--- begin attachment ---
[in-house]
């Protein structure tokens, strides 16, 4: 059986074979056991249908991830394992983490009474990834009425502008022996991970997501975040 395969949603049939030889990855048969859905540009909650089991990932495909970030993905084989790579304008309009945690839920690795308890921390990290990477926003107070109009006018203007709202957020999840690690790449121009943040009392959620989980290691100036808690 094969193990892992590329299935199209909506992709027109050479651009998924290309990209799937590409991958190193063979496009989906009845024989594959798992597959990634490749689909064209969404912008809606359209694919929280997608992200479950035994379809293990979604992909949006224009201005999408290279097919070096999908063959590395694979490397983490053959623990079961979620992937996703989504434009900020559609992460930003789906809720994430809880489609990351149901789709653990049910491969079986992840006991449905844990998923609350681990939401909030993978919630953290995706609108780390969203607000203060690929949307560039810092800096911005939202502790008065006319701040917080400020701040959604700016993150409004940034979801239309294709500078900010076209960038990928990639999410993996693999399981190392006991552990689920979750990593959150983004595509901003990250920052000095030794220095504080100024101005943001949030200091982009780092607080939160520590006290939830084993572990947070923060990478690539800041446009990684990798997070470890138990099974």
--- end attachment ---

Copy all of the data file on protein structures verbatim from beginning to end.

[in-house]
């Protein structure tokens, strides 16, 4: 059986074979056991249908991830394992983490009474990834009425502008022996991970997501975040 395969949603049939030889990855048969859905540009909650089991990932495909970030993905084989790579304008309009945690839920690795308890921390990290990477926003107070109009006018203007709202957020999840690690790449121009943040009392959620989980290691100036808690 094969193990892992590329299935199209909506992709027109050479651009998924290309990209799937590409991958190193063979496009989906009845024989594959798992597959990634490749689909064209969404912008809606359209694919929280997608992200479950035994379809293990979604992909949006224009201005999408290279097919070096999908063959590395694979490397983490053959623990079961979620992937996703989504434009900020559609992460930003789906809720994430809880489609990351149901789709653990049910491969079986992840006991449905844990998923609350681990939401909030993978919630953290995706609108780390969203607000203060690929949307560039810092800096911005939202502790008065006319701040917080400020701040959604700016993150409004940034979801239309294709500078900010076209960038990928990639999410993996693999399981190392006991552990689920979750990593959150983004595509901003990250920052000095030794220095504080100024101005943001949030200091982009780092607080939160520590006290939830084993572990947070923060990478690539800041446009990684990798997070470890138990099974």